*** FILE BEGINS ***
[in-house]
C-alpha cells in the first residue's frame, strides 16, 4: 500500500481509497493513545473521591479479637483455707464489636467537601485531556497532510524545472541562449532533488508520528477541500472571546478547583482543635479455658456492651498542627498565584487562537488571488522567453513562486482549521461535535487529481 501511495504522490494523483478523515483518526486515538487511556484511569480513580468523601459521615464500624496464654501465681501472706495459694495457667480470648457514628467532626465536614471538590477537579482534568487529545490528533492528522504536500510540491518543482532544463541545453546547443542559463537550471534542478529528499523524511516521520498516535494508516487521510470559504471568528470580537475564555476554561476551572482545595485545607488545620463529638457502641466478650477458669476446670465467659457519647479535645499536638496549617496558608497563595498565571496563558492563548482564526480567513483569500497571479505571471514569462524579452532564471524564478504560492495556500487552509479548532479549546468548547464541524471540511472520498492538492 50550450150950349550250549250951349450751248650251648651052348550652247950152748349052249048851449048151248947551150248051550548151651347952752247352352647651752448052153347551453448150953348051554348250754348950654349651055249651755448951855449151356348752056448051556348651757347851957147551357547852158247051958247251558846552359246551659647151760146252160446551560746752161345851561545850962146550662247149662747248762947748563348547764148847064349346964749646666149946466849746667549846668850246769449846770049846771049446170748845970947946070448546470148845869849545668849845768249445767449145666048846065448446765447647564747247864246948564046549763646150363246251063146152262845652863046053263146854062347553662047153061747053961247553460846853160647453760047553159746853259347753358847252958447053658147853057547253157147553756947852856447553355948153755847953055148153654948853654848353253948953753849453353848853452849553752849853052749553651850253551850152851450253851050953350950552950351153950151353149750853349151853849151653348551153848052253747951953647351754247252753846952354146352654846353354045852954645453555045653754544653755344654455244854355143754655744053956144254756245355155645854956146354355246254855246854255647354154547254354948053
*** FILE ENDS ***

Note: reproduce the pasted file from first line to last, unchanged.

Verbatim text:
[in-house]
C-alpha cells in the first residue's frame, strides 16, 4: 500500500481509497493513545473521591479479637483455707464489636467537601485531556497532510524545472541562449532533488508520528477541500472571546478547583482543635479455658456492651498542627498565584487562537488571488522567453513562486482549521461535535487529481 501511495504522490494523483478523515483518526486515538487511556484511569480513580468523601459521615464500624496464654501465681501472706495459694495457667480470648457514628467532626465536614471538590477537579482534568487529545490528533492528522504536500510540491518543482532544463541545453546547443542559463537550471534542478529528499523524511516521520498516535494508516487521510470559504471568528470580537475564555476554561476551572482545595485545607488545620463529638457502641466478650477458669476446670465467659457519647479535645499536638496549617496558608497563595498565571496563558492563548482564526480567513483569500497571479505571471514569462524579452532564471524564478504560492495556500487552509479548532479549546468548547464541524471540511472520498492538492 50550450150950349550250549250951349450751248650251648651052348550652247950152748349052249048851449048151248947551150248051550548151651347952752247352352647651752448052153347551453448150953348051554348250754348950654349651055249651755448951855449151356348752056448051556348651757347851957147551357547852158247051958247251558846552359246551659647151760146252160446551560746752161345851561545850962146550662247149662747248762947748563348547764148847064349346964749646666149946466849746667549846668850246769449846770049846771049446170748845970947946070448546470148845869849545668849845768249445767449145666048846065448446765447647564747247864246948564046549763646150363246251063146152262845652863046053263146854062347553662047153061747053961247553460846853160647453760047553159746853259347753358847252958447053658147853057547253157147553756947852856447553355948153755847953055148153654948853654848353253948953753849453353848853452849553752849853052749553651850253551850152851450253851050953350950552950351153950151353149750853349151853849151653348551153848052253747951953647351754247252753846952354146352654846353354045852954645453555045653754544653755344654455244854355143754655744053956144254756245355155645854956146354355246254855246854255647354154547254354948053